I wonder if it makes more sense if you are printing a solid figure, where it would be a waste to make it solid on the inside?
 

richard.dzavoronok

Active Member
Jun 23, 2021
157
77
28
I will get a test print made in PETG just to see how it turns out.
Probably the best approach before ordering 20 of them :) Please share your feedback so we can do better design.

does it control how much material that is in the "solids" areas?
In 3D printing, the object is printed multiple ways. Walls and infill. Walls are outer shell, other is infill. Infill is sort of like scaffolding but on the inside. When slicing (process of converting 3D model to movements of print head in form of gcode) you can specify how many walls you want and how thick they should be, everything between walls is infill. You basically can't see infill after object is printed. i.e.: if you print simple cube and specify two 0.4mm walls and 20% infill, you get 0.8mm thick shell and 20% of volume inside that shell will be filled with infill.
If you set infill to 100%, you get solid cube. That's base concept and I can't really answer your question yes/no.

I wonder if it makes more sense if you are printing a solid figure, where it would be a waste to make it solid on the inside?
Infill was introduced to save printing material on large objects. Printing solid (100% infill) will consume more material, will be more rigid and it will print faster. With my printer, the solid print is 40minutes faster than 50% infill. As printer has to move a lot (depends on infill pattern).
I would say just compare prices if you can. Really depends on what is more expensive. Print time or material.
Making it solid is not waste in this case I think. This model has thin parts and very few areas will benefit from smaller infill.
 
Last edited:

Bjorn Smith

Well-Known Member
Sep 3, 2019
875
478
63
49
r00t.dk
So I finally got my print delivered of the model in post: https://forums.servethehome.com/ind...p-low-power-server-barebone.37804/post-355184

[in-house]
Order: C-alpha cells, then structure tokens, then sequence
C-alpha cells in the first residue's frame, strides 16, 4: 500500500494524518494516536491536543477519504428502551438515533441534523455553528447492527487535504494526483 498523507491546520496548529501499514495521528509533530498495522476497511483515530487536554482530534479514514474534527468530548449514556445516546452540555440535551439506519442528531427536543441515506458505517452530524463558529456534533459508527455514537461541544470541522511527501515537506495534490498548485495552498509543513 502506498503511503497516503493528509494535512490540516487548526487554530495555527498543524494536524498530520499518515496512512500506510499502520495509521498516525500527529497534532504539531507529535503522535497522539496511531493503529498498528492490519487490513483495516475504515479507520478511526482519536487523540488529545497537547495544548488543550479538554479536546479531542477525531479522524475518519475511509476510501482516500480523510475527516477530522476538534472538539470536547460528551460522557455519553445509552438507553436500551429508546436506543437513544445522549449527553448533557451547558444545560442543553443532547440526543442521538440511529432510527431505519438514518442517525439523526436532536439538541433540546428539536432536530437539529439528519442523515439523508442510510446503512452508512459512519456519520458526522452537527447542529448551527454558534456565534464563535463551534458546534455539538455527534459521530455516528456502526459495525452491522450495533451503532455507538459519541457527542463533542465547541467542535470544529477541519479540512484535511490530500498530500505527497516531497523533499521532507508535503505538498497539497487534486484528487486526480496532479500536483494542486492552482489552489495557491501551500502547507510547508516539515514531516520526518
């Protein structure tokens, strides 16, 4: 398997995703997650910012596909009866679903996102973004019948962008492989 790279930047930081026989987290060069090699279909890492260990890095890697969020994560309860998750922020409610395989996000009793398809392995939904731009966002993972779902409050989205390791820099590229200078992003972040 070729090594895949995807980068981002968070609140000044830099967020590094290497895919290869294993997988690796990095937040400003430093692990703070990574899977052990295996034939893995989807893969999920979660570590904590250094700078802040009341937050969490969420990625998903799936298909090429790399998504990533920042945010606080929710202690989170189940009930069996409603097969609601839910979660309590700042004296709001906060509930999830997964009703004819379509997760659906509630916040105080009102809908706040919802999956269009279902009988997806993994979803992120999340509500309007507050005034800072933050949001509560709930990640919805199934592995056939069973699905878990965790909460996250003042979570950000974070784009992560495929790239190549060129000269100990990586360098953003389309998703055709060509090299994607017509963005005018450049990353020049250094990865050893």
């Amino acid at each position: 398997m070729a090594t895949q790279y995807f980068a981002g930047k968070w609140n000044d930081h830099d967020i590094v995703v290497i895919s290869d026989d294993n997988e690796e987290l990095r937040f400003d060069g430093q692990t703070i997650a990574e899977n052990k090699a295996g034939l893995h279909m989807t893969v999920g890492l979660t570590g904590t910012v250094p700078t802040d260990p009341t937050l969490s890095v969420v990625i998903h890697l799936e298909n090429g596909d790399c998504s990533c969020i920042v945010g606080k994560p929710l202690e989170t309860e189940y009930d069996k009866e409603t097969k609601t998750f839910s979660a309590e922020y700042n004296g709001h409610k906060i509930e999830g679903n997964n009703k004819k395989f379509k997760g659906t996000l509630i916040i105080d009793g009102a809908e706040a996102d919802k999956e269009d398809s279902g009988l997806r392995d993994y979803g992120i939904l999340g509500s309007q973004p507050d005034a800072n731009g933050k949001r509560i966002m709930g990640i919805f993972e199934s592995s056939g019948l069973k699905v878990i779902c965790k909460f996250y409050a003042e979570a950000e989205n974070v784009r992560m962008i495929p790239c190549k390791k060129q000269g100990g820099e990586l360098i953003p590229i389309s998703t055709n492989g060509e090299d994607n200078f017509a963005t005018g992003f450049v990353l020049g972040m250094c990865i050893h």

And it works perfect.

Screw holes are on the right side and locking mechanism locks.

So for me this is the perfect model.

I paid 3.52 EUR to get this printed+shipping - and I will now order a batch to get my servers filled up.

In case of any confusion as to what model, its the "TX1320 M3 caddy.stl" file

And when ordering 12 I can get them all printed for 18.60 EUR total (1.55 a piece)+ shipping - and then it becomes very cheap :), 30 pieces=34 EUR=(1.13 EUR a piece)

If anyone is interested I can order more so the price probably go down a bit - and then I can ship them out when I receive them. I do have to warn you though - shipping is expensive from Denmark - so no matter how many you would order expect shipping to be around 20 EUR. ( up to a couple of kilos)
 
  • Like
Reactions: richard.dzavoronok

phariseo

New Member
Dec 5, 2022
3
3
3
Enjoy guys. I hope it will be hassle free for you.

It has good latching (drives are not going anywhere), good fit.
I did my test prints in PLA, so keep that in mind. Print in ABS or PETG can yield different results (I think latching could be a little too stiff).
If you have any control over print settings, use 50% infill (at least this is what I used :)). I used Cubic Subdivision type but that should not matter that much. No supports needed as @da8833 already said.
Note that you should handle empty caddy with care. If you bend the sides too much, it will snap in the part I highlighted in picture below. I tried adding reinforcements and fill that part of the grid, but then it could end up being too stiff hence unable to release latch. And simply snap in the different part.
After drive is installed, it's very rigid.

View attachment 26127

Results:
View attachment 26125View attachment 26126
Edit: sorry for dusty machine, I received it today :)

Design:
Thank you for this design. What kind of screws should I get for this one? Is it countersunk M3?
 

richard.dzavoronok

Active Member
Jun 23, 2021
157
77
28
Thank you for this design. What kind of screws should I get for this one? Is it countersunk M3?
Yes, should be it. I'm not 100% sure, because I used screws that came with my other caddies. But according to the Intel page for 2.5" SSD these are the specs:

Metric M3
Total length: 3mm
Thread length: 2mm
Head diameter: 4mm
 

phariseo

New Member
Dec 5, 2022
3
3
3
Yes, should be it. I'm not 100% sure, because I used screws that came with my other caddies. But according to the Intel page for 2.5" SSD these are the specs:

Metric M3
Total length: 3mm
Thread length: 2mm
Head diameter: 4mm
Thank you, I printed it in PETG and it works perfectly now with countersunk M3x4 screws I found in my workshop.
 
  • Like
Reactions: richard.dzavoronok